When we talk about “nostalgia for the future” there’s really two different if related syndromes. The first is the classic ache for tomorrow, the utopian impulse expressed not (as it was for most of human history) through the idea of a lost golden age but as an orientation towards a future state of perfection. The second impulse, more common today, is really retro-futurist: that sensation of wistfulness induced by looking at old science fiction movies, images from 1950s science fairs and technology exhibitions, modernist cooking-ware and furniture from between the wars, etc etc. Or listening to early analog synth music, avant-classical, moogy wonderland bizniz. It’s a postmodern emotion, mingling poignancy and camp, pathos and affectionate amusement, the virgin sense of wonderment partially recovered but checked by a hindsight awareness that none of this actually transpired.


I wonder what’s going on when we use the word “futuristic” to describe a piece of music. Rather often, I think what we’re talking about falls into the second version of “nostalgia for the future”, ie. the music is playing with received ideas of the futurist/futuristic. That was clearly going on with a lot of the early Eighties synthpop, and maybe even with Kraftwerk. Human League is a good example of this. Or at least you could say there was a mish-mash of genuine modernism and retro-futurism, with Ian Craig Marsh and then Martin Rushent supplying the former and the second aspect coming from science fiction buff Oakey and Thunderbirds-fan Adrian Wright.

I wonder also if describing something as “the future/futuristic” is more often than not a retrospective designation. For instance, flicking through a Roxy Music book (David Buckley’s fine The Thrill of It All) I stumbled on Martyn Ware’s reminiscence of seeing Roxy for the second time in Sheffield:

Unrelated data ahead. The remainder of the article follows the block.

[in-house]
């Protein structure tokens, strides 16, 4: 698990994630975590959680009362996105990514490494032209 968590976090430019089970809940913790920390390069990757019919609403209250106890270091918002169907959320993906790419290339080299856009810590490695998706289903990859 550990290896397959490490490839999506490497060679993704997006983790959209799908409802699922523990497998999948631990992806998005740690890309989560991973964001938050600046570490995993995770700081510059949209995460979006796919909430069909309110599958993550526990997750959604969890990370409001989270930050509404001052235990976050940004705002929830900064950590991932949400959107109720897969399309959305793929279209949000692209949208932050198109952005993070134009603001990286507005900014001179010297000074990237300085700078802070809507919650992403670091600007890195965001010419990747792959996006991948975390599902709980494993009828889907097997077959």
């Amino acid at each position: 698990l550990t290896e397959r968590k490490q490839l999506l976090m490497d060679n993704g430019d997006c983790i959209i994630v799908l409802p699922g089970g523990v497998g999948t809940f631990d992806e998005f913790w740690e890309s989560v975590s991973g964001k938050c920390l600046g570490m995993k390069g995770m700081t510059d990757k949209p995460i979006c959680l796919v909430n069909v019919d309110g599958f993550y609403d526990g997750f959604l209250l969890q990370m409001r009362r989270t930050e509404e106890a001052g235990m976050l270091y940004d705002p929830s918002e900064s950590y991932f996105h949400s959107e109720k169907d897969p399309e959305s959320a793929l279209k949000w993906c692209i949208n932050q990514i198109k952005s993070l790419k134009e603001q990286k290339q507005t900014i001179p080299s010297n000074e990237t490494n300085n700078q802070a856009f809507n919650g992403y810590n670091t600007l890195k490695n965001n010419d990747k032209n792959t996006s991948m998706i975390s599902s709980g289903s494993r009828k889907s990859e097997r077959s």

In the wildest excesses of rock iconography , I’d never read about, let alone seen, anything as excessive…. If you had taken a photograph of them and showed it to someone in America at that time, they’d probably have gone “faggots”! But that’s not the message it was saying to us: it was saying “the future”. It’s an exciting thing when you’re 16 years of age”.

I wonder if that’s how he really felt at the time. It feels like a hindsight comment, something processed by memory. Most likely as a teenager he just boggled, it felt utterly NOW/NEW.

(You can have that sensation--being ambushed by the unforeseen/unforehead--with music that doesn’t involve any of the conventional signifiers of “the futuristic”.
The arrival of Morrissey in 1983 felt like that. Here was a complete original (persona-wise) and a fresh sound; something completely unexpected, and all the more of a break with pop normality, how we thought the Eighties was set to proceed, through its rejection of synths, sequencers etc. )

Roxy Music are a classic example of a group playing with received ideas of the future, they were the original retro-futurists, the first postmodern popsters, probably. But to go back to the idea of not knowing what in our current cultural moment is actually future-portending, you could argue that the production of Avalon in 1982 was far more future-istic than the first two Roxy albums in the literal sense of pointing ahead to how a lot of rock music would sound in the CD age.